A New York appeals court gave attorneys a reason to celebrate just before the July 4th holiday weekend. In Stock v. Schnader Harrison Segal & Lewis LLP, the First Department held that communications between lawyers and their law firm's in-house General Counsel are protected by the attorney-client privilege. This is the first time a New York appellate court has recognized an "intra-firm" privilege, overturning a lower court decision that had ignited fireworks in the professional responsibility community.
Stock initially retained Schnader, Harrison, Segal & Lewis ("Schnader Harrison") to represent him in his departure from MasterCard International, Inc. (MasterCard). According to Stock, the firm failed to advise him that his departure would significantly accelerate the expiration date of certain stock options worth approximately $5 million. The options expired and Stock, on Schnader Harrison's advice, brought an arbitration against MasterCard and its plan administrator to recover the value of the lost options.
The arbitration against MasterCard (and underlying litigation) was unsuccessful, and Stock sued Schnader Harrison for malpractice. In the course of discovery, Stock sought 24 documents reflecting communications the Schnader Harrison partner had with other lawyers at the firm, including the firm's General Counsel. Schnader Harrison argued that these documents were protected from disclosure under the "intra-firm" attorney-client privilege. The trial court disagreed, holding that the documents were discoverable under the "fiduciary exception" to the attorney-client privilege. According to the court, because Schnader Harrison was a fiduciary with special obligations to Stock, he "ha[d] a right to disclosure from his fiduciaries of communications that directly correlate to his claims of self-dealing and conflict of interest."
The First Department's Decision
The First Department unanimously reversed, holding that the fiduciary exception did not apply and the communications at issue were privileged. The Court reasoned that when the Schnader Harrison attorneys sought the advice of the firm's General Counsel, they were not doing so to discharge any fiduciary duty to Stock, but rather to "receive appropriate legal counsel about their ethical duties." Thus, the Court held, "for the purposes of the in-firm consultation on the ethical issue, the attorneys seeking the [G]eneral [C]ounsel's advice, as well as the firm itself, were the [G]eneral [C]ounsel's real clients." (citations omitted). The Court noted that Stock was not billed for any of the time spent consulting with the firm's General Counsel and that the General Counsel "never worked on any matter for [Stock]." In other words, the Court treated the consultation with the firm's General Counsel the same as if the firm's lawyers had sought the advice of outside counsel, which the Court noted would also have been privileged.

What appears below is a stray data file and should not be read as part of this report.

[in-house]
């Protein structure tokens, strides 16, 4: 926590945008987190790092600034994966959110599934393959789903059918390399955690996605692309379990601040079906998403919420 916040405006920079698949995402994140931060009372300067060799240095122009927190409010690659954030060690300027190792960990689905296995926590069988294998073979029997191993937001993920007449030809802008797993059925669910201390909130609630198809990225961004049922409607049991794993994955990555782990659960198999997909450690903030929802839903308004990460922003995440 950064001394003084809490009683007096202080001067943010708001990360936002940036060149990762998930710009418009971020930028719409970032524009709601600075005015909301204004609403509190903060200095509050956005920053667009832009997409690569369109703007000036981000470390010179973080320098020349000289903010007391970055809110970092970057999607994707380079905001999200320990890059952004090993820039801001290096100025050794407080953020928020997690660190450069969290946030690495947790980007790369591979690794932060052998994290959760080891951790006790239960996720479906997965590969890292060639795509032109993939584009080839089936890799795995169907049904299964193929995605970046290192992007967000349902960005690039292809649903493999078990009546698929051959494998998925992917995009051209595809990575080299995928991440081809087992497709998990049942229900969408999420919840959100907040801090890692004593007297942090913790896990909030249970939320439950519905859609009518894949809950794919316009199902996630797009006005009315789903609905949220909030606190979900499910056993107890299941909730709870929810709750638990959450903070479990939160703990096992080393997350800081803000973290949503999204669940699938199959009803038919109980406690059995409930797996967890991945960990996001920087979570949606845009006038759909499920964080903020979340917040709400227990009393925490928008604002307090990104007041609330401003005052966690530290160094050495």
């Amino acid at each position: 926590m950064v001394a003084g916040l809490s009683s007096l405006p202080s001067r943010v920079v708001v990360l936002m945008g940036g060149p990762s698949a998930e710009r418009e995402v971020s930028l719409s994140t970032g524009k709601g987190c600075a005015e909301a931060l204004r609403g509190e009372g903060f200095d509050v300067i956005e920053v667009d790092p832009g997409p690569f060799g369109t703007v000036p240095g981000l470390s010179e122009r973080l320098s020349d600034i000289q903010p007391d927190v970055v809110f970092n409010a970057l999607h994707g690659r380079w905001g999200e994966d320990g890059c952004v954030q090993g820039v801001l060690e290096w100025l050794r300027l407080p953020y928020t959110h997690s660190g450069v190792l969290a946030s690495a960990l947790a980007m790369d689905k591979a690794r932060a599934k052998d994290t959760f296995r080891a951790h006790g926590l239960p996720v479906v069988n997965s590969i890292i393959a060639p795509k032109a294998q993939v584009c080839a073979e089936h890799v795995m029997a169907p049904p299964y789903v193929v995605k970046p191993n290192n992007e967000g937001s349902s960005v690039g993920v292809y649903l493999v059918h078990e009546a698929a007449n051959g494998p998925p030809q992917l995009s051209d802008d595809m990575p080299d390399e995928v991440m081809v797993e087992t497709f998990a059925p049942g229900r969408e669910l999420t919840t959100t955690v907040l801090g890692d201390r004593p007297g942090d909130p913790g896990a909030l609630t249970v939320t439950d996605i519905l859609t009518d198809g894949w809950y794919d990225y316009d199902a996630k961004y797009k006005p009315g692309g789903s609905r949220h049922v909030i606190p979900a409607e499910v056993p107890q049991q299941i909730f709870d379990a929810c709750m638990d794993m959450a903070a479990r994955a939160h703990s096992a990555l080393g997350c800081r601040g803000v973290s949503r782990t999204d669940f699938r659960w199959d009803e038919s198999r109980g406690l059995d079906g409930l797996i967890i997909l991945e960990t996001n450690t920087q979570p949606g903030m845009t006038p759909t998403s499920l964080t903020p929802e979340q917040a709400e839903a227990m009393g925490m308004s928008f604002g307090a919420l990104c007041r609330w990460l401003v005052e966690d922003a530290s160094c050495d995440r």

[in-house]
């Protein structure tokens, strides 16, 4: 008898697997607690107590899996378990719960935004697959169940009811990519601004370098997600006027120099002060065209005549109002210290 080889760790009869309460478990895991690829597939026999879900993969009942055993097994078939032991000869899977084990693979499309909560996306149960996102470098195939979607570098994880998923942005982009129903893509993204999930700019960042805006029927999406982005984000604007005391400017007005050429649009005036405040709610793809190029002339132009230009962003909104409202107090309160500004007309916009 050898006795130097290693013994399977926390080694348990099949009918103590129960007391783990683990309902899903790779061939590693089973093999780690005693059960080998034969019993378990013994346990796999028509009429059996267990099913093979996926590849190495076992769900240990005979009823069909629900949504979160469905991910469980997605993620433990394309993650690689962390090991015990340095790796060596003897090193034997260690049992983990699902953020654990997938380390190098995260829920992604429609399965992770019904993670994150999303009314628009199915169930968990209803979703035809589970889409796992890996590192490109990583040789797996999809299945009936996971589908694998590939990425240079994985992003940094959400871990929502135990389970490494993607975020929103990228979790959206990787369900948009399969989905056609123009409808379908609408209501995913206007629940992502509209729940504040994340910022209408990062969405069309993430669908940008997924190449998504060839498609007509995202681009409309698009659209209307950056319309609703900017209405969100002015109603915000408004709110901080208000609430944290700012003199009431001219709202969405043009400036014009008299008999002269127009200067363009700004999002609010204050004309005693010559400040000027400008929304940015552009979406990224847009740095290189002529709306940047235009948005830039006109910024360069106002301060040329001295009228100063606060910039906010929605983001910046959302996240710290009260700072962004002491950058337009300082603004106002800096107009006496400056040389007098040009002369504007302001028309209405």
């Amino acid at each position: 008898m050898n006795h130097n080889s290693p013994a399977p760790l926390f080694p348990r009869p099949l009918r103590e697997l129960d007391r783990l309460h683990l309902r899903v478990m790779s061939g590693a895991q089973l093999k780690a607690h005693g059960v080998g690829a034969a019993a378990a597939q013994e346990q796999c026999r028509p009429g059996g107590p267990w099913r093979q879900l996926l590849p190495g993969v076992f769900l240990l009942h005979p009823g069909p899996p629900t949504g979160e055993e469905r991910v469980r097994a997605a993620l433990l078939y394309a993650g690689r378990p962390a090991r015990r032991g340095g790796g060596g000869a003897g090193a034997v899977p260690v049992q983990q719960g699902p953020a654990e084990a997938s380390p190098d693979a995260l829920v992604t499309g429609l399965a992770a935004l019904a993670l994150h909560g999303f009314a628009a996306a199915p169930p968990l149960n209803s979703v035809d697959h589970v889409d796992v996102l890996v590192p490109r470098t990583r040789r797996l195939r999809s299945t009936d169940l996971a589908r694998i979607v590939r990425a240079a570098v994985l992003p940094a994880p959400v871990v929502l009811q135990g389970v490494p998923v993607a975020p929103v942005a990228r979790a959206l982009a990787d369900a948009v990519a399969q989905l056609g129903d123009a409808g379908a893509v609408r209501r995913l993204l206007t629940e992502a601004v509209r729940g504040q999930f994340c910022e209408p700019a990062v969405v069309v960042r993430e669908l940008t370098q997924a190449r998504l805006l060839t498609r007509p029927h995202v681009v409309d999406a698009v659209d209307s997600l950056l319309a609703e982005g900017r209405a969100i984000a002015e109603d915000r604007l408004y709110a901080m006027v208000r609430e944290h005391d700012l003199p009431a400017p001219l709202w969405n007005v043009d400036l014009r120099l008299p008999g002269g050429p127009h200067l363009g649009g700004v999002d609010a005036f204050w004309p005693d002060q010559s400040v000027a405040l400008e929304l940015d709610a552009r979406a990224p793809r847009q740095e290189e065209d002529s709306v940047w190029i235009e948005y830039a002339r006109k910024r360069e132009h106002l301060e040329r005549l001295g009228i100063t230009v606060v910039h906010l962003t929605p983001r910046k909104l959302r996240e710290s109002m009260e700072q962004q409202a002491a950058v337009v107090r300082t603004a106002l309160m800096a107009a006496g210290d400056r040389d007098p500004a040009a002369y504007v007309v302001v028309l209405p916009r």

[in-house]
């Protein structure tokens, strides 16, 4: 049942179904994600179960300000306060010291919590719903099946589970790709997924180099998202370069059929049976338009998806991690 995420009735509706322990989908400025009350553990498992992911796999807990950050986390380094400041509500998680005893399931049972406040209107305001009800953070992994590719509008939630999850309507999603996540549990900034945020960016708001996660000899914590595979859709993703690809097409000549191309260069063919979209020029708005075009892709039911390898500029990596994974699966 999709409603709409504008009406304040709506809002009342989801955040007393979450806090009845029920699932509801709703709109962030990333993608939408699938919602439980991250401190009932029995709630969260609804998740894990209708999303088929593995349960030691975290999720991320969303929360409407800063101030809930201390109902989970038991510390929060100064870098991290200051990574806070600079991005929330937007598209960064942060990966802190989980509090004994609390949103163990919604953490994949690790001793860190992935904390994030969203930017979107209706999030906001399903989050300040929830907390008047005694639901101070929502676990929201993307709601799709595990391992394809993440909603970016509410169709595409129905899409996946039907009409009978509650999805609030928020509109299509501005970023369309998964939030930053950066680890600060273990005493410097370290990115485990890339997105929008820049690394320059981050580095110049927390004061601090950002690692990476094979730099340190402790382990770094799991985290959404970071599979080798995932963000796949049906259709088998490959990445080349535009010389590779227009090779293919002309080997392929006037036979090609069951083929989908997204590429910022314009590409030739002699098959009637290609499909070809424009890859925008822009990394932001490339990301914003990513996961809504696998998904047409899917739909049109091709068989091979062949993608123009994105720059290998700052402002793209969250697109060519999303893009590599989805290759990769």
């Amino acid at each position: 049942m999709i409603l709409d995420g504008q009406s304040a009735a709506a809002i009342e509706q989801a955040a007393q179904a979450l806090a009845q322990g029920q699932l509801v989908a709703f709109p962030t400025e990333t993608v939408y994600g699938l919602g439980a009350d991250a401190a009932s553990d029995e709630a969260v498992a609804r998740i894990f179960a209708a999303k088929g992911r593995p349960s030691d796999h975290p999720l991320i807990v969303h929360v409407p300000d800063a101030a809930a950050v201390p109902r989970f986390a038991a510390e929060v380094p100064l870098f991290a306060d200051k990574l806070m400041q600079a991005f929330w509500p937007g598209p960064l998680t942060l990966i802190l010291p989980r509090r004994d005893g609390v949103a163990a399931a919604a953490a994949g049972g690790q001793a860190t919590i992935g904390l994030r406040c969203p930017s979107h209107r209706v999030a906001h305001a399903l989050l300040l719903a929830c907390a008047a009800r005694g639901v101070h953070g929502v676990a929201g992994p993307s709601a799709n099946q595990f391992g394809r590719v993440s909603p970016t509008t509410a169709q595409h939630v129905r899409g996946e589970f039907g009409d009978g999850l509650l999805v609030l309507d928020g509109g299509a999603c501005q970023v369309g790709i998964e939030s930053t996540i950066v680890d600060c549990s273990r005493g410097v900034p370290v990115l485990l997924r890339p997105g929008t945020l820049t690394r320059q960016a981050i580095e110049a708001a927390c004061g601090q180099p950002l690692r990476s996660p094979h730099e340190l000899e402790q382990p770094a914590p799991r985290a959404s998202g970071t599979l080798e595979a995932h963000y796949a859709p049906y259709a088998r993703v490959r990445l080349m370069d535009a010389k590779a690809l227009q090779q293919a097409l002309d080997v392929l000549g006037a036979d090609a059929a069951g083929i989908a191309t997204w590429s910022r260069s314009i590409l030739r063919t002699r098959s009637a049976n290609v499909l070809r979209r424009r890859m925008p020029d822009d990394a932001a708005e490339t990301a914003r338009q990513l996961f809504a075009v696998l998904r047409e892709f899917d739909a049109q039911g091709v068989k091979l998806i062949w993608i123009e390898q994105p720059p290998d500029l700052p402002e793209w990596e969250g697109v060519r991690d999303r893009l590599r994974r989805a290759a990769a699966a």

The Court also declined to adopt the "current client" exception to the attorney-client privilege. (Under the "current client" exception, a law firm cannot claim privilege for internal communications relating to the client's representation, including consultations with the firm's in-house counsel, that occurred while the representation was ongoing --- at least until the client is aware that it is adverse to the law firm). The Court ruled that the "current client" exception would create unworkable results for both the client and the law firm and observed that courts across the country, as well as the American Bar Association, had recently discredited this exception.
Some Practical Take-Aways
The decision provides valuable guidance to New York lawyers on how to protect their intra-firm communications from disclosure. Specifically, a communication is more likely to fall within the privilege if it meets the following criteria:
- The advice should relate to the lawyer's own ethical or legal obligations concerning the matter;
- Any time spent communicating with in-house General Counsel should not be charged to the client;
- The attorney providing the legal advice should be someone who is not directly involved in the underlying client-matter;
- The purpose of the communications with law firm General Counsel should be clearly identifiable; and
- In the event of a malpractice claim, the law firm should refrain from putting the communications with the in-house General Counsel "at issue."
Additionally, though not specifically discussed in the decision, attorneys should also consider taking the following steps to preserve the privilege:
- Designating one or more attorneys within the law firm as in-house General Counsel or Ethics Counsel, so as to create a clear attorney-client relationship between the inquiring lawyer and the law firm; and
- Ensuring that any communications with the law firm's General Counsel be kept confidential and not transmitted beyond attorneys who need to know the substance of the communications, which may include firm management.
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